He sits, relaxed, one arm propped casually on top of a couch, describing his work as a stripper and adult escort.
He talks about the difficulty drawing a line between his personal and professional lives and how he responds to aggressive clients.
"Some clients, mostly the ones that are on drugs or drinking alcohol, can get very violent, but I know how to handle myself in that situation. Basically I've been around and I know what to say and what not to say in a dangerous situation," the young man reports.
Those words, spoken in 2007 to "Naked News," an Internet-based service, took on fresh meaning as the man on the couch was identified by Naked News to be Luka Rocco Magnotta, a porn actor accused of killing and dismembering a man in Canada. He was arrested in a Berlin Internet cafe Monday, ending an international manhunt.
"I really do enjoy my work. I get to meet new people all the time. I'm a people person," Magnotta, who used a pseudonym during the interview, told Naked News, a self-described nude news program.
He said he'd traveled around the world as a "high end" escort and had the opportunity to meet influential people.
"The best part about being an escort is I'm my own boss. I get to pick my own hours and I make a lot of money," Magnotta said, laughing.
The Naked News interview was apparently just one in a very long line of Internet appearances by Magnotta in images and words -- on porn sites and what appears to be his own website, where he defends himself as the victim of cyber-stalkers out to get him.
In months and years past, he was pegged as a serial kitten-killer by animal rights activists, and as a man who may have dated a Canadian woman convicted of drugging, raping, torturing and killing young girls almost two decades ago. A journalist who met him described him as "creepy."
All the charges, however, paled in comparison to last week's accusations against Magnotta as he became the center of Canada's most talked-about crime.
Authorities launched a massive manhunt for Magnotta after a severed hand was sent to Canada's Liberal Party; a foot, to the Conservatives and a torso was stuffed in a suitcase and tossed in the trash of the Montreal apartment building where he lived.
Inside Magnotta's apartment in Monreal, police found dried blood stains on the table, the bed, the bathtub and the refrigerator.
Montreal police Commander Ian Lefreniere said officers who have been investigating crimes for 30 years had never encountered such a grisly scene before.
To make matters more chilling, Lefreniere said Magnotta filmed himself in the act of dismembering a body, the shocking 10-minute video then posted online for all to see.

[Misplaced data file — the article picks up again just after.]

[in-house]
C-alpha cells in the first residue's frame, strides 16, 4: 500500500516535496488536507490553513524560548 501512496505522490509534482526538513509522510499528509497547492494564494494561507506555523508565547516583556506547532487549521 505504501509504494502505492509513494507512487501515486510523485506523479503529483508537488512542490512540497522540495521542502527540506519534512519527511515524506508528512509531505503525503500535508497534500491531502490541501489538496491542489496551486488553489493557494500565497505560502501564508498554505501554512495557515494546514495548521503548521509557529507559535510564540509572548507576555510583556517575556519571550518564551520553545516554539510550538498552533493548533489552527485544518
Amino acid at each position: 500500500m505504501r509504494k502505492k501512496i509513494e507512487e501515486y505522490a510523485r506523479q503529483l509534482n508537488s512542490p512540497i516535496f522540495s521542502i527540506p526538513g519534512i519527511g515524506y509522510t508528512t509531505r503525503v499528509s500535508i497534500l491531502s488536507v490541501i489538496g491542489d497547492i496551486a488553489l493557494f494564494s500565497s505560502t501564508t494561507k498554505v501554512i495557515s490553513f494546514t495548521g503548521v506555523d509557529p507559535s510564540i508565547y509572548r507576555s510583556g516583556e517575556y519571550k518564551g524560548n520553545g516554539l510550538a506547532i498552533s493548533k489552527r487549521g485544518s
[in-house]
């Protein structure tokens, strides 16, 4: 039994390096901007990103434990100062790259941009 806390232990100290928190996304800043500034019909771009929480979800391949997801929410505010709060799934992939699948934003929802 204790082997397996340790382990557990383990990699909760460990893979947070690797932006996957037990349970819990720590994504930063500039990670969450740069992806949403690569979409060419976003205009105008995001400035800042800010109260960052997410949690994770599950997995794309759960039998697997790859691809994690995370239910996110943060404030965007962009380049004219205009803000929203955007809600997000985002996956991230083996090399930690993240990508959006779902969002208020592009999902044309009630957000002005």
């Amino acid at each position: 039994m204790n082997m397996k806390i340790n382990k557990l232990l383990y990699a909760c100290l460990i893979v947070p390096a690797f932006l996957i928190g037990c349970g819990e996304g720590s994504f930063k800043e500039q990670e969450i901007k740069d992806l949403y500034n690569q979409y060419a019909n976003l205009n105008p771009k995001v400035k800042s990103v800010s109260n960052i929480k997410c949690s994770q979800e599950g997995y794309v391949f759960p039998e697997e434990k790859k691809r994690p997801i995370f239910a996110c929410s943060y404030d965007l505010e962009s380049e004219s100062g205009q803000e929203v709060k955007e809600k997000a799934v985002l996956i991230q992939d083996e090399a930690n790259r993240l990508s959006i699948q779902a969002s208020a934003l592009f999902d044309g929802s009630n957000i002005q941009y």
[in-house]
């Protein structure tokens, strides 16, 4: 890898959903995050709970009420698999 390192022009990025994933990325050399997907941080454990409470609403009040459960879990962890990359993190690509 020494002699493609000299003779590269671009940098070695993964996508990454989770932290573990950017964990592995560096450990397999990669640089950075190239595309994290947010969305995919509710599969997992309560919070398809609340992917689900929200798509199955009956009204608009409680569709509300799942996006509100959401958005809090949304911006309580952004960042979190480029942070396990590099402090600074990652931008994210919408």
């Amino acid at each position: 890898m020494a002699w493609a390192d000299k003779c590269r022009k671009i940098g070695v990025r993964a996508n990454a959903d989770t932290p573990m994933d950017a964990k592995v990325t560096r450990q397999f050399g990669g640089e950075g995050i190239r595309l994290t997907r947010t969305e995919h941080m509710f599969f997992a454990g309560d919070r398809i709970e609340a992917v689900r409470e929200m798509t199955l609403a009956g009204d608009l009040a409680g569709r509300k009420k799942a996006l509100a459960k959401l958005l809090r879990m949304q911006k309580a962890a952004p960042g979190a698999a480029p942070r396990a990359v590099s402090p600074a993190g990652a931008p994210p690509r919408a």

Magnotta was born in 1982 in Scarborough, just outside Toronto, as Eric Clinton Newman. He changed his name to Magnotta in 2006, according to the Toronto Star.
Sometimes, he used the alias Vladimir Romanov. His website has writings in Russian as well as a link in Arabic that takes readers to an explanation of homosexuality.
A search for Magnotta on Google last week yielded a plethora of images that match his description of himself: A model, an actor, a porn star. There are images of Magnotta half or fully naked, in suggestive poses, lips always pouted.
Reporter Joe Warmington of the Toronto Sun met Magnotta in 2007. There were rumors then that Magnotta was romantically linked to Karla Homolka, who many years before was arrested for the rape-murders of three Ontario girls, including her own sister. In a plea bargain deal, she was sentenced to only 12 years in jail.
She had been released from prison when the rumors about Magnotta started, Warmington said.
He asked Magnotta to come to the Sun building -- he was nervous to meet him in an unfamiliar location.
He had bleached blond hair and wore black leather. He said his modeling career was careening because of the rumors.
"I very quickly determined he was narcissistic," Warmington said. "He was a guy looking for attention in a creepy way -- name dropping one of our most notorious criminals."
Warmington felt Magnotta was a "little out there." Coherent but not connecting. But he didn't sense him to be dangerous.
When police released his name last week, Warmington felt chills.
"It freaked me out," he said.